sweet baby and dog at window waiting and watching

Countdown to Black Friday for Pets: Day Five

sweet baby and dog at window waiting and watching

It seems appropriate that on the fifth day I should publish the story of the difference between the safety of food for humans vs. the safety of food for animals and how that difference was demonstrated in a recent food safety crisis at the retailer we are petitioning: Wal-Mart.

I must preface this story with a caveat: This story is not meant to diminish the tragic death of an infant, nor is it meant to compare the value of the life of an innocent child over the death of a beloved pet.

With that said, I hope you will understand my only wish is too illuminate the divide in our society that created a legal system that protects one species over another.

Five Days vs. Five Years

The comparison between a sick child and a sick pet may strike some as absurd or even insensitive, except for the people who regard their pet as family.  Yet, most would probably agree that the illness or death of beloved pet or a precious child is a tragedy, nonetheless.

All life is precious, whether it is a human or an animal.  However, in most segments of society fundamentally there is a divide, a philosophical separation when looking at how corporations handle their responsibility when it comes to products for children and products for animals.  Consumers, who think of their pets as a member of their family, deserve the same protection.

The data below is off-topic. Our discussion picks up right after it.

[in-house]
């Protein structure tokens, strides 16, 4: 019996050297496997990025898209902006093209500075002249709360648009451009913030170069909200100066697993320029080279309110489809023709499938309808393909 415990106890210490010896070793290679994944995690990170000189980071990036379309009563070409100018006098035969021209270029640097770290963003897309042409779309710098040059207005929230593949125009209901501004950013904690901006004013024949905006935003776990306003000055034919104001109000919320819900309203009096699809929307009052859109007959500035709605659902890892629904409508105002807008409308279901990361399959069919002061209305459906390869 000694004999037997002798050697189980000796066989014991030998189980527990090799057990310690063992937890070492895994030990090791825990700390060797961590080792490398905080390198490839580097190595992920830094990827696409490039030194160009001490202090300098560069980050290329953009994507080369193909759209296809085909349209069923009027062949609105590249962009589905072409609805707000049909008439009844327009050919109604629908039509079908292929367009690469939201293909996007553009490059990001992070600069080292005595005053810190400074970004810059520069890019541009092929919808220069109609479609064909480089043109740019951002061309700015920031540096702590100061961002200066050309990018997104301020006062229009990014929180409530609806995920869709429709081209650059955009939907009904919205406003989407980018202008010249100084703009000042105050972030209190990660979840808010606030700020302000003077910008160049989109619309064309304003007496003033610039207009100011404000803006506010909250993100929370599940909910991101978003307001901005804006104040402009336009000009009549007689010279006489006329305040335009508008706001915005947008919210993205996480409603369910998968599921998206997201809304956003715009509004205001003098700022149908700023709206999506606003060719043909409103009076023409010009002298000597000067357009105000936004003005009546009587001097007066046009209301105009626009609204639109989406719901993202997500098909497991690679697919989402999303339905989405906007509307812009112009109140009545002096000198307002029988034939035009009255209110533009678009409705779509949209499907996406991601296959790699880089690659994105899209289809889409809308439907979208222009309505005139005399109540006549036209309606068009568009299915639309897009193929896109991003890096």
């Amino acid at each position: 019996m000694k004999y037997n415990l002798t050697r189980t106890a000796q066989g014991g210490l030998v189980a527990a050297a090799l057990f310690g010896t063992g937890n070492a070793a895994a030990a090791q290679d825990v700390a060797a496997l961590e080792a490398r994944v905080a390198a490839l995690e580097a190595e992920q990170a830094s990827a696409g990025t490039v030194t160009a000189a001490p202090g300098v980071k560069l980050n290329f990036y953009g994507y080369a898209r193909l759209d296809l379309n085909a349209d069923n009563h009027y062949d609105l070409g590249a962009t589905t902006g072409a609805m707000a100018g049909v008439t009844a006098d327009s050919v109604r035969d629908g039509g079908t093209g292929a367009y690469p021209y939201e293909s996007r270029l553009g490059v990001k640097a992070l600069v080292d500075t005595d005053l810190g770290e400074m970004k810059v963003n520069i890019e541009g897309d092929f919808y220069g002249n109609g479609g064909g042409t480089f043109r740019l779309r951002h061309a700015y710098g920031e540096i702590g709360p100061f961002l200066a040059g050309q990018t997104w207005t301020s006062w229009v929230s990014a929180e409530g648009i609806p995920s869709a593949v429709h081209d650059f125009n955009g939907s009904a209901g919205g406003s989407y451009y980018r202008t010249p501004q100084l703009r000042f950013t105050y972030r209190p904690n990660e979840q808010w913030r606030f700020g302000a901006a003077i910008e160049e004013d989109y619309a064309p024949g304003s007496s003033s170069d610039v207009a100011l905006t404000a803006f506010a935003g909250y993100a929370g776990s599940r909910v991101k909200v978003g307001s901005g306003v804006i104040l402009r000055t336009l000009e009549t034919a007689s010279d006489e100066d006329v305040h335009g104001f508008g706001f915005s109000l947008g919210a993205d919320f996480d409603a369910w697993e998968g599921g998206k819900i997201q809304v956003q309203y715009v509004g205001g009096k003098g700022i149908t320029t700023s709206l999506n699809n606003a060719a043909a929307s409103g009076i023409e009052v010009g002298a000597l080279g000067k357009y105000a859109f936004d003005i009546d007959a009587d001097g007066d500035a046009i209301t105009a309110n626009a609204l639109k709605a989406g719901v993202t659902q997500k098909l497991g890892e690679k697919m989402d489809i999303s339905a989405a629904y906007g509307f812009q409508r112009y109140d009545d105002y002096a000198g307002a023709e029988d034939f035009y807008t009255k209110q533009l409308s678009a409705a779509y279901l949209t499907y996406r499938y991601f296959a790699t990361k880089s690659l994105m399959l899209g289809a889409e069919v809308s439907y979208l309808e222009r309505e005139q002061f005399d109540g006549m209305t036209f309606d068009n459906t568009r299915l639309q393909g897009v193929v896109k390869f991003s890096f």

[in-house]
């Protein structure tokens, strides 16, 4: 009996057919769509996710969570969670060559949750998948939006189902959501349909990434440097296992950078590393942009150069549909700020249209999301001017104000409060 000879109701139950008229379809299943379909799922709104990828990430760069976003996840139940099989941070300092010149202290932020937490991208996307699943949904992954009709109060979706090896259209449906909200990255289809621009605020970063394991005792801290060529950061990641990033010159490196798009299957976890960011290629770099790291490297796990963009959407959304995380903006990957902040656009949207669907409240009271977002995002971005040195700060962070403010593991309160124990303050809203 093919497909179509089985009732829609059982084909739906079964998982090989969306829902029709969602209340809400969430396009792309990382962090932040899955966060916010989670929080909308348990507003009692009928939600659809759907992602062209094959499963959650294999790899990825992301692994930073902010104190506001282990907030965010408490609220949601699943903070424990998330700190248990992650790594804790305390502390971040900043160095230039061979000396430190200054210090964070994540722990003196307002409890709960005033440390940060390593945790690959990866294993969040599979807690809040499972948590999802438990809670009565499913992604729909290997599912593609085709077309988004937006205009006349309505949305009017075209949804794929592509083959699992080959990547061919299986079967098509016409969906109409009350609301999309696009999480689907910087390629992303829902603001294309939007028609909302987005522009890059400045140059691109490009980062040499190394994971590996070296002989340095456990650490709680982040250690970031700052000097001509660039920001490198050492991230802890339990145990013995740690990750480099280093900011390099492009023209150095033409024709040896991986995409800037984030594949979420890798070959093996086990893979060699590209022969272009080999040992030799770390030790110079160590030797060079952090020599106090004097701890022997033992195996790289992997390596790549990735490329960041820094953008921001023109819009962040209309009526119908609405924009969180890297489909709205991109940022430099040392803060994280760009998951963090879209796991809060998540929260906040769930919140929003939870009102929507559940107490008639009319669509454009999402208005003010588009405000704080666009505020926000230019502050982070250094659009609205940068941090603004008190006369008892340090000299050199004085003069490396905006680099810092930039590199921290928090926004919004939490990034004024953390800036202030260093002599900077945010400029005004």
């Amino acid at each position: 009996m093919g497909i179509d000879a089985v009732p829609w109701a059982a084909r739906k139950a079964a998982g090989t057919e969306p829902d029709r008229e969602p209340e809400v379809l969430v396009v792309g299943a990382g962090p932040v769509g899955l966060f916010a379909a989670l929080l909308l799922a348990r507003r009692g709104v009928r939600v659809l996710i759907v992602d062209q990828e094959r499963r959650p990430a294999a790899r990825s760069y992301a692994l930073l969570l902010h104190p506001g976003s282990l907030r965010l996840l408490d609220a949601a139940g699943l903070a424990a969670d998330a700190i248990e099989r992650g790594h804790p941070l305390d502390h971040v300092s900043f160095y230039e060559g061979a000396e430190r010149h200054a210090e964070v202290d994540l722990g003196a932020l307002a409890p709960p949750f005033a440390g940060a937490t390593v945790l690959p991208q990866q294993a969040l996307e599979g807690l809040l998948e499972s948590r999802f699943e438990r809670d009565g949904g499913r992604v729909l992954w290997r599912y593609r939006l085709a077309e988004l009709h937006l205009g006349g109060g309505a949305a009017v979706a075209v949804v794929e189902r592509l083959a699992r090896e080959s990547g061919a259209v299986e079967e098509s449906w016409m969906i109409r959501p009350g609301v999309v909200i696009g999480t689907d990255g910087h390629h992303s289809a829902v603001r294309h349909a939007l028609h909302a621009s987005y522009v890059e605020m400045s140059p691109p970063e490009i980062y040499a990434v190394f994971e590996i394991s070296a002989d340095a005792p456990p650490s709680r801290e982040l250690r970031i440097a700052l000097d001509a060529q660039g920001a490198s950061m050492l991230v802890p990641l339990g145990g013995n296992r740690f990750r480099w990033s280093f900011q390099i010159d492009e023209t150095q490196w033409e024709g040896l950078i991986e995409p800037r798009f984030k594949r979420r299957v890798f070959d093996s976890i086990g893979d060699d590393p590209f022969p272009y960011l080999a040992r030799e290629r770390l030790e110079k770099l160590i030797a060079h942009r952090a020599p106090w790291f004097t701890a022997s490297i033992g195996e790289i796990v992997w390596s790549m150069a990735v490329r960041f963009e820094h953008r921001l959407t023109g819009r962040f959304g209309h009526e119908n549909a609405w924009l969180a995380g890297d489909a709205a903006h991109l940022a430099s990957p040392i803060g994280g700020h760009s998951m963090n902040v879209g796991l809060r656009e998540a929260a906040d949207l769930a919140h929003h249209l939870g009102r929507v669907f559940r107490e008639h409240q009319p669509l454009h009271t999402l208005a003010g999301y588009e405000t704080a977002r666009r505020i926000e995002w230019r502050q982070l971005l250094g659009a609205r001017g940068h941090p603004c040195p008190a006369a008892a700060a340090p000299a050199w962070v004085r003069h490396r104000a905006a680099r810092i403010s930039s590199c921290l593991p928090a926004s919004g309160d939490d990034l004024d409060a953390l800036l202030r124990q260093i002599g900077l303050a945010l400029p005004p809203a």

One case in particular exemplifies this difference.  In December of last year an infant died.  An infant formula, which had been the subject of an investigation months  before, led to speculation that the formula may have been contaminated with a bacteria.

Although the formula was not under investigation, nor did testing show a problem with the product, retail giant Wal-Mart acted swiftly in removing the product from stores almost immediately following the infant’s death.

It was later discovered that the products did not to contain the suspect bacteria.  The source of the bacteria was eventually found, not in the feeding formula, but in the feeding tubes which had not been properly maintained by hospital staff.